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Study: 40,000 e-scooter injuries nationwide from 2014-2018

Denver police have recorded 78 traffic accidents involving scooters since August of 2018.

DENVER — The electric scooters zipping around some of Colorado's busiest streets sure look fun. But, surprise, surprise, there can be consequences to moving 20 miles per hour in and out of traffic.

RELATED: Halfway through Denver's electric scooter pilot program, city says so many people are riding them they are adding more

There were about 40,000 of those painful consequences, brain injuries, cuts, bruises and more, nationwide from 2014 to 2018 according to a new study published in the Journal of the American Medical Association.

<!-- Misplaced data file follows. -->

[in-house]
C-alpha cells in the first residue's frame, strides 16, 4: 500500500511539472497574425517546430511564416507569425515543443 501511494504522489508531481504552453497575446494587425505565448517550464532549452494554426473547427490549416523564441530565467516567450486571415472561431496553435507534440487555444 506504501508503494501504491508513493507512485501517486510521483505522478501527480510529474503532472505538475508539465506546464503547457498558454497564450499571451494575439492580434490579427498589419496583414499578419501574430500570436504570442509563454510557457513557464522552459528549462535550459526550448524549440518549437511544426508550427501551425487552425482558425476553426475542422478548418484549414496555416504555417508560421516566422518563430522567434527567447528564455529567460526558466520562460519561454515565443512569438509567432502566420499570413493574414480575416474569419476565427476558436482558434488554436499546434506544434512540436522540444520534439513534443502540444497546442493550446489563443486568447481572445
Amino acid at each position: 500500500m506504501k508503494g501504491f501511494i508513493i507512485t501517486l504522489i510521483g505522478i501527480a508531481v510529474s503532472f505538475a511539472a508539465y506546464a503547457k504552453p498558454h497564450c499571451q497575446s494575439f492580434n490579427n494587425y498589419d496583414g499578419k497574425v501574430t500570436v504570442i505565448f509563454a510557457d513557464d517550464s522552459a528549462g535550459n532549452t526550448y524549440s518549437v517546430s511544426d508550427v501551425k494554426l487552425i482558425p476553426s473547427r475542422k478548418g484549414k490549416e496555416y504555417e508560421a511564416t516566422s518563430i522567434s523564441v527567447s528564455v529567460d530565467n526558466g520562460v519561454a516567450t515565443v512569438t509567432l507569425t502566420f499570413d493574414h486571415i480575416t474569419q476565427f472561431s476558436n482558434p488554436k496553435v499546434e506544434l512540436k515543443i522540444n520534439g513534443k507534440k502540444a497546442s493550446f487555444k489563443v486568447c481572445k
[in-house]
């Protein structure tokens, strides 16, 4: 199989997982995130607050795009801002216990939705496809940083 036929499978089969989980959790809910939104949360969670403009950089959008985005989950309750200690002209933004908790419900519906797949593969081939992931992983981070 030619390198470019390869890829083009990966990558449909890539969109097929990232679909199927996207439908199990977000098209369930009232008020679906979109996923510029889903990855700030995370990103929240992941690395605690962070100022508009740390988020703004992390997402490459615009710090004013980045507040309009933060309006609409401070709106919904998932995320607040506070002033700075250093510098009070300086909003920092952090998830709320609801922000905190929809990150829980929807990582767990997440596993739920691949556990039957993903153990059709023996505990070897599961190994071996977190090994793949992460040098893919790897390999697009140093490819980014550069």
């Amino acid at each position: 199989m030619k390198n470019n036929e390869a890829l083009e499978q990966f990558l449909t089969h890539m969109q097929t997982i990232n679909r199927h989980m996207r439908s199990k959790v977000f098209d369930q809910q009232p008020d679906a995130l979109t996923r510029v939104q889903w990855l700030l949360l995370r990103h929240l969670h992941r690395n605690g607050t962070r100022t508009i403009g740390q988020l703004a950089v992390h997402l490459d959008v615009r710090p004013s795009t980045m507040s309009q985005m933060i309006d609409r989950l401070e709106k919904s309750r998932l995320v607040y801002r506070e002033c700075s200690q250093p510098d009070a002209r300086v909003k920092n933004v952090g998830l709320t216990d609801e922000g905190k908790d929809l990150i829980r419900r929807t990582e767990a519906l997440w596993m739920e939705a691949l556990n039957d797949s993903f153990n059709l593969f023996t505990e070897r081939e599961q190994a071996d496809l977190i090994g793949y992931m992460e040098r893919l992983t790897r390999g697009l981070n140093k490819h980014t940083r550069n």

RELATED: Electric scooters banned from Denver sidewalks, city council votes

It's a growing phenomenon that some Colorado cities are just starting to navigate. Boulder still doesn't even know if they want them. Fort Collins allowed them in October and have reported an injury already.

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Denver will soon release a report on how many scooter injuries it's seen. Denver police have recorded 78 traffic accidents involving scooters since August of 2018. Officers cited or arrested 25 riders in those accidents and four of those were DUIs.

The study shows hospital visits for scooter injuries nearly doubled from 2017 to 2018.

RELATED: Numbers of scooter injuries unclear in Denver

RELATED: More than 60% of survey respondents have been involved in a crash or near-miss with an electric scooter

The study’s author noted that most riders never wear a helmet, which could obviously have an impact on the number of serious injuries from scooter crashes and falls.

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